How the Young Want to Live
We saw it coming. Long before the distinct millennial perspective arrived in the Atlanta real estate market and began to influence Atlanta new construction, the preferences of this generation were taking shape in clothing and cuisine, art and entertainment. The generation that now ignites the market for Atlanta condos gave us signals of what they value, what they consider priorities, by the choices they made in those marketplaces where they arrived before they decided to become homeowners.
How they dress, for example – and, to a great extent, how we all dress now – demonstrates a certain impatience with anything ornamental or theatrical. In prior generations, certain signals were sent through clothing and accessories. Who is an executive or who is a craftsman? Who is a professional or who is an artist? It was there in a person’s attire, as if people were costuming themselves for a play of their own authorship. There was nothing consciously exaggerated about it, but the way people dressed told you a lot about their career, their role, and their aims in life. And, like it or not, clothing was taken, too, as a signal of status.
Today, we see all around us the impact of millennials’ break with that past. From how people dress, it is increasingly difficult to tell a data analyst from a dentist, an entrepreneur from an entertainer. The pendulum swung from the padded shoulders, the pastels, and the elaborate silhouettes of the 1980s to a drastic simplification. From the J. Crew catalogue for summer, 1990, and extending virtually without interruption to this day, we can see the prevailing style devolve to things you might wear in a touch-football game. (The re-emergence of the suit for professional wear is welcome, but essentially a counterpoint rather than the main channel of today’s style.)
When These Tastes Arrived in Real Estate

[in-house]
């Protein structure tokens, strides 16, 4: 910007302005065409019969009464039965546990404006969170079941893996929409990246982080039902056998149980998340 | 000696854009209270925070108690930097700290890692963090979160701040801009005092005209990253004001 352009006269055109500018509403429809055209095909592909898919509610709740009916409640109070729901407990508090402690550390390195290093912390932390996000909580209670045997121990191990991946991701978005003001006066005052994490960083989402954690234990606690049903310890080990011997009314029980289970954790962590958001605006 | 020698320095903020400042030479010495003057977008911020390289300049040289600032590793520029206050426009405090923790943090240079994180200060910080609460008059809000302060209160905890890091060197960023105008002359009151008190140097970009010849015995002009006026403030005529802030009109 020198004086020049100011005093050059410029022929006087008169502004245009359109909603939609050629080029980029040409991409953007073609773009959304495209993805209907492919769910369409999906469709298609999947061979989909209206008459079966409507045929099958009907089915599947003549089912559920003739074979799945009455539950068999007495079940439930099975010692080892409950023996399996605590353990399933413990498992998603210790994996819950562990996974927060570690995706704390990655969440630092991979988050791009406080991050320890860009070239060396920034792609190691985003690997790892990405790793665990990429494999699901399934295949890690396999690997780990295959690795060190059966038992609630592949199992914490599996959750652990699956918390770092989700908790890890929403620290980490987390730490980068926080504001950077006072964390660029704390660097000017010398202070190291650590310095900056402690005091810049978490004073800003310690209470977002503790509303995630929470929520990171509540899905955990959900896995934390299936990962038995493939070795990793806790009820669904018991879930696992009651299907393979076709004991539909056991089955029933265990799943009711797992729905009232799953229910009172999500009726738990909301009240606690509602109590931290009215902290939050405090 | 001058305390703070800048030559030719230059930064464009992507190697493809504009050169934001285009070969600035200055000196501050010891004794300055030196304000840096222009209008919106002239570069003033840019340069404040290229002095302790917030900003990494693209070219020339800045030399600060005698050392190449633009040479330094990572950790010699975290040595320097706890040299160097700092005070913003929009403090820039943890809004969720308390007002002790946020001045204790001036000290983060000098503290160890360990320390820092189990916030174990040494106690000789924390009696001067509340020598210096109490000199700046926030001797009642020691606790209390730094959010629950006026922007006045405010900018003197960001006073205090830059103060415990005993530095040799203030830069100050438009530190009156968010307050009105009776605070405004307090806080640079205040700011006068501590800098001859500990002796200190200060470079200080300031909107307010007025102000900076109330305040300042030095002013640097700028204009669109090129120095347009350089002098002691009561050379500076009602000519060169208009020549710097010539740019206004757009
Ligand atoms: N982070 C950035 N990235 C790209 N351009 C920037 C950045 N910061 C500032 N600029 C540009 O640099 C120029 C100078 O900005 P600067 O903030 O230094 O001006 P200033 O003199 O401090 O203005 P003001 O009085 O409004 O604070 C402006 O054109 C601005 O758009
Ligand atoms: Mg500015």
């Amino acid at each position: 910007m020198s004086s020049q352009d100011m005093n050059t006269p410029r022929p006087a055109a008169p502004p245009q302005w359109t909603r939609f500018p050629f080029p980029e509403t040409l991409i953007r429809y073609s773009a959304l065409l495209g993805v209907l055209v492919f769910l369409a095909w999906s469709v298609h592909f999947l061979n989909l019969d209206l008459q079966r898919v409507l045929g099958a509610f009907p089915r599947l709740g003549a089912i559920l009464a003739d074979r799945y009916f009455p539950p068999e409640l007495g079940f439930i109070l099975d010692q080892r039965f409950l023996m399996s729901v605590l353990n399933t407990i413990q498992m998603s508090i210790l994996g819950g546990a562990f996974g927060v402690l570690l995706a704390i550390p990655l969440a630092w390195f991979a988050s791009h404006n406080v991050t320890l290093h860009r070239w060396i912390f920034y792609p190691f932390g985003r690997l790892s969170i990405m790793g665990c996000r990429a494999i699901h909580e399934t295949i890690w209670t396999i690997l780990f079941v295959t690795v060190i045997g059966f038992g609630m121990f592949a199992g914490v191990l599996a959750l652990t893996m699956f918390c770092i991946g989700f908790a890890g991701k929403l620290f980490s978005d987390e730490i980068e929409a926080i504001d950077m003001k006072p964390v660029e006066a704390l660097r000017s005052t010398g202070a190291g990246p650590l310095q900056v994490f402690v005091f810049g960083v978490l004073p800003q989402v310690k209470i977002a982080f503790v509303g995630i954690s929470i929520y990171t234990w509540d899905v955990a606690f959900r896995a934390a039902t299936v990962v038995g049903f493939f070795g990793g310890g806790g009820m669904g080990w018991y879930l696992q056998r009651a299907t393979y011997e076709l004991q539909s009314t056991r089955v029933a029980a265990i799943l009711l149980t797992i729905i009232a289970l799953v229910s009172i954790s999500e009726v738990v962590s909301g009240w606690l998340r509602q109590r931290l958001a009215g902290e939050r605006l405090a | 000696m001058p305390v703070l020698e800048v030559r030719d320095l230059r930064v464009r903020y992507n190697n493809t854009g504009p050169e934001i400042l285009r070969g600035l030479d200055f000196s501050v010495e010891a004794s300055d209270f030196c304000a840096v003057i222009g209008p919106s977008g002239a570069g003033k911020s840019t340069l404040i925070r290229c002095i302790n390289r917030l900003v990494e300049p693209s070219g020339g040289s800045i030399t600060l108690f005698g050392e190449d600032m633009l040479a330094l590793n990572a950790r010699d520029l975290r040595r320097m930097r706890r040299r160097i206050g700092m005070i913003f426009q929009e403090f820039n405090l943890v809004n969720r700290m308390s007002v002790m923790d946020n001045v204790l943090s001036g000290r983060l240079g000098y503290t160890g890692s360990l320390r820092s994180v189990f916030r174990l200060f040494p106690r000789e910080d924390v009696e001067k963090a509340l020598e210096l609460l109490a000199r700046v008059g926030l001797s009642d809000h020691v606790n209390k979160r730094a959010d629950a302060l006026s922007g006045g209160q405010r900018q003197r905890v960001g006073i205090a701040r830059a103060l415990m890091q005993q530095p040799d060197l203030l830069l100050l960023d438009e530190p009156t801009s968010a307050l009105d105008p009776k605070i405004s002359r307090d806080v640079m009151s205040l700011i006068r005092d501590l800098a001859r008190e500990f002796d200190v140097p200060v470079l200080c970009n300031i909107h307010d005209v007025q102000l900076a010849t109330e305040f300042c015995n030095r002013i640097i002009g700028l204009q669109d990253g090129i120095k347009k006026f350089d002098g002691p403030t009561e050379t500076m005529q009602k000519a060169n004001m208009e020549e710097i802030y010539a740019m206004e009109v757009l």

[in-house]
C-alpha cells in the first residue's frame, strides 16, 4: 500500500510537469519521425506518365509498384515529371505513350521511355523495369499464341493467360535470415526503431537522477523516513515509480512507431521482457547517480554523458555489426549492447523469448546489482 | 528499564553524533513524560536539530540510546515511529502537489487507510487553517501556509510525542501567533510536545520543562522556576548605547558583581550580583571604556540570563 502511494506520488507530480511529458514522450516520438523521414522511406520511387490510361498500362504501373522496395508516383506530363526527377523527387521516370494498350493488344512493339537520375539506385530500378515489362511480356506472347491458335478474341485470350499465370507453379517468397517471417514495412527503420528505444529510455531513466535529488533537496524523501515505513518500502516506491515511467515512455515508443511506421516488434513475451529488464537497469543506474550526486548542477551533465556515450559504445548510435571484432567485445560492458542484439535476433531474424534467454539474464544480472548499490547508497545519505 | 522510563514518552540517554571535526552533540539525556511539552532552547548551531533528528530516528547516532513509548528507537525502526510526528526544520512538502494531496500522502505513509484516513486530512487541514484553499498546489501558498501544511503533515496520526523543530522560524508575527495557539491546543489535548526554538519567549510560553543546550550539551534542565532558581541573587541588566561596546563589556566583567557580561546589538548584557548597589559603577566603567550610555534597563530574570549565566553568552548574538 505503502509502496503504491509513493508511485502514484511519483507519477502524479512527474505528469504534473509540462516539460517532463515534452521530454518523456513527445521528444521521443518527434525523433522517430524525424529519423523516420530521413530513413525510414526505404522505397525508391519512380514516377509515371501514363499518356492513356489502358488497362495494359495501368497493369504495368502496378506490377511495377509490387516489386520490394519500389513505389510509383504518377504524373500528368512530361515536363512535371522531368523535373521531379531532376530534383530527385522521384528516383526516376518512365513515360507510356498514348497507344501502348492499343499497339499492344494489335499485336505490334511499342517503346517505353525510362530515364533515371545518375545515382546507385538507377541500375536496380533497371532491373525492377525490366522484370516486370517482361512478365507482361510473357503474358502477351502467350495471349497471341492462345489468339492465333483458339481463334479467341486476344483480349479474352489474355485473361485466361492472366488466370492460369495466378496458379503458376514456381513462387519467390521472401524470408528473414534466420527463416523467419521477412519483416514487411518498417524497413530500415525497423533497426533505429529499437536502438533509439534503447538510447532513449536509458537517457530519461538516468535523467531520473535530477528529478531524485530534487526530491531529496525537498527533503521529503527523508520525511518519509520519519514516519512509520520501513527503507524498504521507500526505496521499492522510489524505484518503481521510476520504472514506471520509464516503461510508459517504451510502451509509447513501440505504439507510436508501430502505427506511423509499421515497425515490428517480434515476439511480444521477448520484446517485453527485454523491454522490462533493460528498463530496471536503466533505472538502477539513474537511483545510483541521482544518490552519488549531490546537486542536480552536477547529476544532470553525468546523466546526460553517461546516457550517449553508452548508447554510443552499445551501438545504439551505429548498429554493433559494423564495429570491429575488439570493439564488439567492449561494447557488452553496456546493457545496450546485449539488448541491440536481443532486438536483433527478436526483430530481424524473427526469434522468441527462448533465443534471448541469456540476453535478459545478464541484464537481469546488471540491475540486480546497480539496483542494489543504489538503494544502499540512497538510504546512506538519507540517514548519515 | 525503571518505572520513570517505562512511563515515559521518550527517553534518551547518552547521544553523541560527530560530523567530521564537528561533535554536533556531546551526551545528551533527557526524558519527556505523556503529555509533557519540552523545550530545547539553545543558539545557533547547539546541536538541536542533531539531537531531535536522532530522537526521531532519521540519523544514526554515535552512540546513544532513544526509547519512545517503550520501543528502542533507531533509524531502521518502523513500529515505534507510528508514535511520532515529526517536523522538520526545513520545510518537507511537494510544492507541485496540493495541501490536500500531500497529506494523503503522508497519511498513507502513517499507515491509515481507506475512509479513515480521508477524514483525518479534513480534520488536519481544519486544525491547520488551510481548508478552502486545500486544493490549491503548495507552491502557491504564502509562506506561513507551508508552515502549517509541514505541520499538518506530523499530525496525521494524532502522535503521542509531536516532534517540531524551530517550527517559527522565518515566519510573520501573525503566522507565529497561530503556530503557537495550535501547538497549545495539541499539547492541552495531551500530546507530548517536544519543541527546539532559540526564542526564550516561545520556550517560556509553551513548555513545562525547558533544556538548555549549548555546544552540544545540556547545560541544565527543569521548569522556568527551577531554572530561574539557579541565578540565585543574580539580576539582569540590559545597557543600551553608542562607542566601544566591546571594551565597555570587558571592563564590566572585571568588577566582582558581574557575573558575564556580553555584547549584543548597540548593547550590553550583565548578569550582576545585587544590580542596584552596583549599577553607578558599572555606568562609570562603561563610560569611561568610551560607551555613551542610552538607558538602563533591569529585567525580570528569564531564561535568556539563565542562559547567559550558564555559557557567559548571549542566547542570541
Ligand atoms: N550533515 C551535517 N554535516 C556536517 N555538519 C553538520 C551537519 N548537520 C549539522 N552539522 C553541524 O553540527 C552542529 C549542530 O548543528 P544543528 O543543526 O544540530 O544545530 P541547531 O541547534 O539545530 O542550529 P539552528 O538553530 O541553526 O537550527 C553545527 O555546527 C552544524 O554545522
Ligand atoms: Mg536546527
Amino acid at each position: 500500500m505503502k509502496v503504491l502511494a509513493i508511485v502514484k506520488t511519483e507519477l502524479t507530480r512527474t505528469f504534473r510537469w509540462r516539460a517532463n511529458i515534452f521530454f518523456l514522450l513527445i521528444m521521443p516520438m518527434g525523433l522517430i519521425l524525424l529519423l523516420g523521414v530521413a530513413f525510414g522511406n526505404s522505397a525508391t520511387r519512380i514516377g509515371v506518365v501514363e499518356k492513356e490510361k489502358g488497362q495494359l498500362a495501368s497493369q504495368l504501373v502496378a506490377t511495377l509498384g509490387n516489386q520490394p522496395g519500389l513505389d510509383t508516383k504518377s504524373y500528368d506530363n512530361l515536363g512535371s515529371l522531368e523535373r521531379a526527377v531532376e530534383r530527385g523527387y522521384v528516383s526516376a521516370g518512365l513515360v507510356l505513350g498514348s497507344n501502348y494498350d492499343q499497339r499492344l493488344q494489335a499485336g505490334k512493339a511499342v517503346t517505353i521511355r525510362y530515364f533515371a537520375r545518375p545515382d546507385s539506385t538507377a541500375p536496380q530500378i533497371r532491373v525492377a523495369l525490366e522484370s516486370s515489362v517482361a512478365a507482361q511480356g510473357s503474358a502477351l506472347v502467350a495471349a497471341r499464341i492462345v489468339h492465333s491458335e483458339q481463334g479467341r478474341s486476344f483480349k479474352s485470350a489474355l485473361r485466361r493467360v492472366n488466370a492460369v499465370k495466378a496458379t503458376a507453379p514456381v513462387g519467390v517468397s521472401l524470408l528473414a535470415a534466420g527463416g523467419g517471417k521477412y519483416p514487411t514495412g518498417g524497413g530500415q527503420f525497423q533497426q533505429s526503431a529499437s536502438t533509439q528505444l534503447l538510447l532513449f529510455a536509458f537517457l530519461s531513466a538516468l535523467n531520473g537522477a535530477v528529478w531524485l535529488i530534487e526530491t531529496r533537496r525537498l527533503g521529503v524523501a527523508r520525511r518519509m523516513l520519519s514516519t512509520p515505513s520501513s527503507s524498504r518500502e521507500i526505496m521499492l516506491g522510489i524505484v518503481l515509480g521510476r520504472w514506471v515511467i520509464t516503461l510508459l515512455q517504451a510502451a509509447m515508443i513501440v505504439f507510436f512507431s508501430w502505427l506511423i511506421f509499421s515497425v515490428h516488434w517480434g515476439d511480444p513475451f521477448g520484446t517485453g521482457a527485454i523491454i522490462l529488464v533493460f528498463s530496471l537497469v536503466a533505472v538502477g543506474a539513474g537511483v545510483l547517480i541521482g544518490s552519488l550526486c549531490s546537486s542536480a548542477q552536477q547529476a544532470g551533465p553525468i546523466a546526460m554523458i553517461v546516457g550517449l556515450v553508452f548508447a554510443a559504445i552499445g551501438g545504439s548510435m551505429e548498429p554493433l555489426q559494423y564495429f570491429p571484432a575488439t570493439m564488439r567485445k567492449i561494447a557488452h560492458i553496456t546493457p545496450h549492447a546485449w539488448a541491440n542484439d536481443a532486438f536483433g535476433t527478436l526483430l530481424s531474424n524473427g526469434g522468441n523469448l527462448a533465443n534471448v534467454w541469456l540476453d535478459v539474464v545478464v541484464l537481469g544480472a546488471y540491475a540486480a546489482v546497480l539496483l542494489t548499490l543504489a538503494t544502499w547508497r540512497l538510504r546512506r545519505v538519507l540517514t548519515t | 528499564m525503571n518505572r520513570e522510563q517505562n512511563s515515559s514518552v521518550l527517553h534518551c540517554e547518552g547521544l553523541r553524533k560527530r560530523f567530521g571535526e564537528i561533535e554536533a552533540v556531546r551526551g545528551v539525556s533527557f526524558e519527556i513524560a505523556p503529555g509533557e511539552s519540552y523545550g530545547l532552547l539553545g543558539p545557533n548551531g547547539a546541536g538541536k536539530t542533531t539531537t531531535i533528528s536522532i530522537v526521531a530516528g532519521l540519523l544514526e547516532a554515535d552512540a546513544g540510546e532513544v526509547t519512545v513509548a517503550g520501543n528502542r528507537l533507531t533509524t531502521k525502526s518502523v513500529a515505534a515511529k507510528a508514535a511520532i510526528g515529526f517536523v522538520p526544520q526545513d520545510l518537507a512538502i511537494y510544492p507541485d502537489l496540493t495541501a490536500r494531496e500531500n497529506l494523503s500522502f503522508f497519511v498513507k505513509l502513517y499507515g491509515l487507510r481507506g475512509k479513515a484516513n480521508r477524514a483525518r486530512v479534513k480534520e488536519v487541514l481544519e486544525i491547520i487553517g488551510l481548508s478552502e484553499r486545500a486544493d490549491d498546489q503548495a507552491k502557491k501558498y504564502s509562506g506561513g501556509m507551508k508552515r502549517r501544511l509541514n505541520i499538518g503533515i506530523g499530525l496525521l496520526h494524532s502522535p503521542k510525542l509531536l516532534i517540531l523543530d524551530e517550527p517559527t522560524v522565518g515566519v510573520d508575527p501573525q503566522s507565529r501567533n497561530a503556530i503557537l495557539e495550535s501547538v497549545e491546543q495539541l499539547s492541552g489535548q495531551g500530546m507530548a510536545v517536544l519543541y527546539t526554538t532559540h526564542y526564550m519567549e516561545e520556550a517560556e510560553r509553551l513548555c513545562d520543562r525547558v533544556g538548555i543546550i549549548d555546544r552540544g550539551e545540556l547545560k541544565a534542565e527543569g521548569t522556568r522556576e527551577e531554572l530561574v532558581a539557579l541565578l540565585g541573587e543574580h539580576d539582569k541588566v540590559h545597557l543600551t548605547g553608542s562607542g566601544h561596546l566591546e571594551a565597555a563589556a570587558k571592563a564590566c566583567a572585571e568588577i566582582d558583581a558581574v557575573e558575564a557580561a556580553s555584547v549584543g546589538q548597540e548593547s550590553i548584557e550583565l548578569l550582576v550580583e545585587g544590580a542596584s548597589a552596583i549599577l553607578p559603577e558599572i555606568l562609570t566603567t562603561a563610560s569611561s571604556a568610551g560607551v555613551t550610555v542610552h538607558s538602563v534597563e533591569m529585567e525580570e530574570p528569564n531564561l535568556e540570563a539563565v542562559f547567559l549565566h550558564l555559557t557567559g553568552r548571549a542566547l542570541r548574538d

Functionality, authenticity, unpretentious confidence – these are the lessons, the elements of style, that shape the present and future of real estate now, thanks to the influence of millennials arriving in the home-buying marketplace. It is the experience of everyday life that clearly is the priority, not entertaining formally, or making a statement through demonstration.
A tech-friendly home is a high priority. Some years ago, we might have said “wired.” The availability of high-speed data plays a leading role in millennials’ deciding which city and which neighborhood they want. At the same time, they are less likely than prior generations to consider the ownership of any home to be permanent. Just as they expect to change jobs in the building of their careers, or even to change careers, they expect to be in the market for real estate more than once as their lives go on.
Atlanta’s talent for creating, and commitment to sustaining, live-work-play neighborhoods, whether restored or newly constructed, is in harmony with millennials’ preferences, too. Walking and biking through life as much as possible is a priority, and among the first things they ask when considering where to live.
As the leader in the sale of Atlanta real estate and new construction, Engel & Völkers has been actively engaged in the impact millennials have on real estate, value, and growth. To explore what this could mean for your investment or living plans, just call us at 404-845-7724 or find out more at www.evatlanta.com.